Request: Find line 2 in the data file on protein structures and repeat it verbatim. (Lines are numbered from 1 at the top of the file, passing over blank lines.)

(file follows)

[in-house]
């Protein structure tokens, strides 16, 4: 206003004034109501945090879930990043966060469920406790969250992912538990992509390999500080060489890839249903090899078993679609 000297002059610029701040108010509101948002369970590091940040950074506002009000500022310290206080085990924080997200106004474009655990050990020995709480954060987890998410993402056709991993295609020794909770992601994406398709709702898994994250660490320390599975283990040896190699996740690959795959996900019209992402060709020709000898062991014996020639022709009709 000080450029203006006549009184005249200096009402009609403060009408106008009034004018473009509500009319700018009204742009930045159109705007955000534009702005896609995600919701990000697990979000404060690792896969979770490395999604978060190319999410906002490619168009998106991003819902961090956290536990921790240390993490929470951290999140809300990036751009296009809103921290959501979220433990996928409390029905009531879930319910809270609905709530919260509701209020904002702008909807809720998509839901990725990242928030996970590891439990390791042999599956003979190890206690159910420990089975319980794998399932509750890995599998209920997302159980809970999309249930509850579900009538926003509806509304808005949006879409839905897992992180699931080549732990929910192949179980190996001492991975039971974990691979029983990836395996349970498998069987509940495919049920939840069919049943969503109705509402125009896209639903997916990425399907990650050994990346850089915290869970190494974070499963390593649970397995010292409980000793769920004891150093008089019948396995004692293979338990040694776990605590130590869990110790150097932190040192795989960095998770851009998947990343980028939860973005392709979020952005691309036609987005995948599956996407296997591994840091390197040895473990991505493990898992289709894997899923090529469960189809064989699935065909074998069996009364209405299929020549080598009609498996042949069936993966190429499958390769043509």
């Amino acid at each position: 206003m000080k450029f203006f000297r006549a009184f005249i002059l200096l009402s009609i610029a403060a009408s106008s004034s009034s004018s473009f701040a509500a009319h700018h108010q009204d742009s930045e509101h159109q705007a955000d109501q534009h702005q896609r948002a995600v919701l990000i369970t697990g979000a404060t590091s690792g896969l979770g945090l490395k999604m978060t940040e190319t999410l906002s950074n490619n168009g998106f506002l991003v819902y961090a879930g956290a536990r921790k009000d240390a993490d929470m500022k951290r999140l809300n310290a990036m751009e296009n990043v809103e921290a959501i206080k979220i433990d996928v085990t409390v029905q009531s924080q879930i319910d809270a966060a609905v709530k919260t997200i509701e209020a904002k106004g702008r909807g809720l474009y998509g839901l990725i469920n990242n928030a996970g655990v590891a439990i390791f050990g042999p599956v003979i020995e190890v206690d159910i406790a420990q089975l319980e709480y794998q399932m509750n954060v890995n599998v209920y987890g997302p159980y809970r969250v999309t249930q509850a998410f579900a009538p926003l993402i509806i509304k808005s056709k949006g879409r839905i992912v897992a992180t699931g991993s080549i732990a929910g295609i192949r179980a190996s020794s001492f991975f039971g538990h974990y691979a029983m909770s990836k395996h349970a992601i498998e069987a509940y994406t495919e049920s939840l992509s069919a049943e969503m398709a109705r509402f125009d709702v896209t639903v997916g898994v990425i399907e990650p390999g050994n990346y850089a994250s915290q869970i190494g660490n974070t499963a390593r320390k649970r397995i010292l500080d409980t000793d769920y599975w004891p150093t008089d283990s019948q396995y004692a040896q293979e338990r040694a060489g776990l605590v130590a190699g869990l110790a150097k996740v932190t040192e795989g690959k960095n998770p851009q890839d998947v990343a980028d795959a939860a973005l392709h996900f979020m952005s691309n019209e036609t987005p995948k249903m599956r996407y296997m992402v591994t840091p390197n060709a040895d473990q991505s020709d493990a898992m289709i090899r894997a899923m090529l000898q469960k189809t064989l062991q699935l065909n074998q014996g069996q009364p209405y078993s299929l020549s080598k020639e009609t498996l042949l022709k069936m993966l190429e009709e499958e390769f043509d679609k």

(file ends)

């Protein structure tokens, strides 16, 4: 206003004034109501945090879930990043966060469920406790969250992912538990992509390999500080060489890839249903090899078993679609 000297002059610029701040108010509101948002369970590091940040950074506002009000500022310290206080085990924080997200106004474009655990050990020995709480954060987890998410993402056709991993295609020794909770992601994406398709709702898994994250660490320390599975283990040896190699996740690959795959996900019209992402060709020709000898062991014996020639022709009709 000080450029203006006549009184005249200096009402009609403060009408106008009034004018473009509500009319700018009204742009930045159109705007955000534009702005896609995600919701990000697990979000404060690792896969979770490395999604978060190319999410906002490619168009998106991003819902961090956290536990921790240390993490929470951290999140809300990036751009296009809103921290959501979220433990996928409390029905009531879930319910809270609905709530919260509701209020904002702008909807809720998509839901990725990242928030996970590891439990390791042999599956003979190890206690159910420990089975319980794998399932509750890995599998209920997302159980809970999309249930509850579900009538926003509806509304808005949006879409839905897992992180699931080549732990929910192949179980190996001492991975039971974990691979029983990836395996349970498998069987509940495919049920939840069919049943969503109705509402125009896209639903997916990425399907990650050994990346850089915290869970190494974070499963390593649970397995010292409980000793769920004891150093008089019948396995004692293979338990040694776990605590130590869990110790150097932190040192795989960095998770851009998947990343980028939860973005392709979020952005691309036609987005995948599956996407296997591994840091390197040895473990991505493990898992289709894997899923090529469960189809064989699935065909074998069996009364209405299929020549080598009609498996042949069936993966190429499958390769043509």